We Hide the Ugliness of Incarcerating Low-risk Kids in Harsh Prisons

Juvenile Justice Information Exchange


This hostility is not just measured by the number of arrests, but who we are arresting.

When I visit cities around the country to deliver assistance, their data is similar to what ours was when we began reforming our system. Take, for example, my county’s school arrests in 2003: 92 percent were for low-risk youth and involved affray, disorderly conduct and disrupting public school.

Let me put this legal jargon into layperson’s words.

Kids were handcuffed and taken to juvenile court for throwing a wad of paper, shouting an expletive, pushing another student or flipping off someone. This included elementary students from time to time.

When did we decide it’s OK to use handcuffs on kids who make us mad, and what does it say about us as a nation?

My involvement in statewide reforms nationwide informs me that states are wrestling with the same problem we faced in Georgia — too many low-risk kids removed from the familiarity of family, friends and schools and sent to the unfamiliar, unfriendly and harsh prisons that are rationalized as good places by masking them with soft descriptors like “training schools,” “reformatories” and — my favorite — “youth development campuses.”

There is something schizophrenic about our culture of incarcerating youth: We’re quick to pull the prison trigger but disguise its ugliness by using feel-good words to describe these facilities — or maybe our masking of this ugliness is an unwitting confession that our juvenile justice facilities are hurtful.

[Related: Juvenile Detention Centers: On the Other Side of ‘Lock ‘Em Up,’ but Not Quite Trauma-Informed]

The ugliness is hidden under a legal cloud of secrecy. Our gentler descriptors help to market the sentiment that only good things occur in them, which is a lie.

It’s a lie not because youth prisons exist or we give them humane-sounding names, but because they house too many low-risk kids. They are a necessary evil, but only for the few who scare us. They turn kids who make us mad into the ones who scare us.

Despite our love affair with handcuffs and razor wire fences, voters overwhelmingly feel uncomfortable at the sight of kids shackled like animals. APew Charitable Trusts poll taken of Georgia voters in 2012 during our initial reform efforts showed that 86 percent of Republicans, 83 percent of Independents and 91 percent of Democrats wanted to reduce juvenile correction facilities and reinvest in proven community-based programs.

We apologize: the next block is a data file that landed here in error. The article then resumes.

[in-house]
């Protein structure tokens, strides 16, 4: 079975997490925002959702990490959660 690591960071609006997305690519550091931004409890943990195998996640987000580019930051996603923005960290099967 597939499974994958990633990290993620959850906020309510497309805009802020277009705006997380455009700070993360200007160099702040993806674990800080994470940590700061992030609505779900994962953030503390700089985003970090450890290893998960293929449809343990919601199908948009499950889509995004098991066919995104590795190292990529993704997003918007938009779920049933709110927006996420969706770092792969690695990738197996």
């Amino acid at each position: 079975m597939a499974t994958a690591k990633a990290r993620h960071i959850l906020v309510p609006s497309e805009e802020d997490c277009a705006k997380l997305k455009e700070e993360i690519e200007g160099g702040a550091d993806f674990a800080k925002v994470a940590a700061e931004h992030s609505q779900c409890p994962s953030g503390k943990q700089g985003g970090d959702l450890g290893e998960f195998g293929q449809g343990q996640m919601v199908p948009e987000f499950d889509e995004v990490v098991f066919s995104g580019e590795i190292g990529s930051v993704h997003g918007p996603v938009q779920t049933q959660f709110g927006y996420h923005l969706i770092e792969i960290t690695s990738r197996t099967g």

When a society reaches the point of disguising harsh policies that exact pain and suffering on children, whether for political expediency, retributive beliefs or ignorance of what works, it is time to tell the king he is not wearing any clothes.

It is time that those of us in the grass and weeds doing the hands-on work to rehabilitate kids who somehow lost their way, or never knew they were lost in the first place, not wait for the policymakers at the state capitol to get their act together. There is nothing stopping us from picking up a hoe and removing the ugly weeds strewed throughout our local field of customs and practices that choke and kill the green grass and flowers of best practices.

When our reforms began with no funding, our detention rates immediately fell over 50 percent. We didn’t have those invasive wrap-around and surveillance programs at first, but we did place parents under protective orders to watch their kids, or suffer the punishment of contempt. We are a bailable state and what better use of bail than to take a kid’s prized PlayStation, Nintendo or Xbox on condition they follow the rules or lose it forever.

Our local reforms have resulted in significant reductions in school-based arrests (83 percent) and commitments to state custody (77 percent), a decrease in complaint filings (62 percent) and increase in graduation rates (24 percent).

These efforts should resonate with policymakers at the state level, and in Georgia it did. The purging of weeds choking the green grass of best practices is now a statewide effort.

Evidence-based programming is like gardening — the tools never change, but the flowers we plant will depend on the soil.

Risk and assessment tools in juvenile justice gardening are a constant, but it’s these tools that help us decide which program to plant in our respective lands. My flowers include functional family and multisystemic therapy while other gardeners have planted thinking for a change or seven challenges.

It’s all in the soil.

No matter how different our gardens may look, there is one constant thing — they’re all beautiful.

Steven Teske is chief judge of the Juvenile Court of Clayton County, Ga., and vice chairman of the Governor’s Office For Children and Families. He is a past president of the Council of Juvenile Court Judges and has been appointed by the governor to the Children & Youth Coordinating Council, DJJ Judicial Advisory Council, Commission on Family Violence, and the Governor’s Office for Children and Families.

Photo by DonkeyHotey


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One Response

  1. D.Baker November 9, 2015

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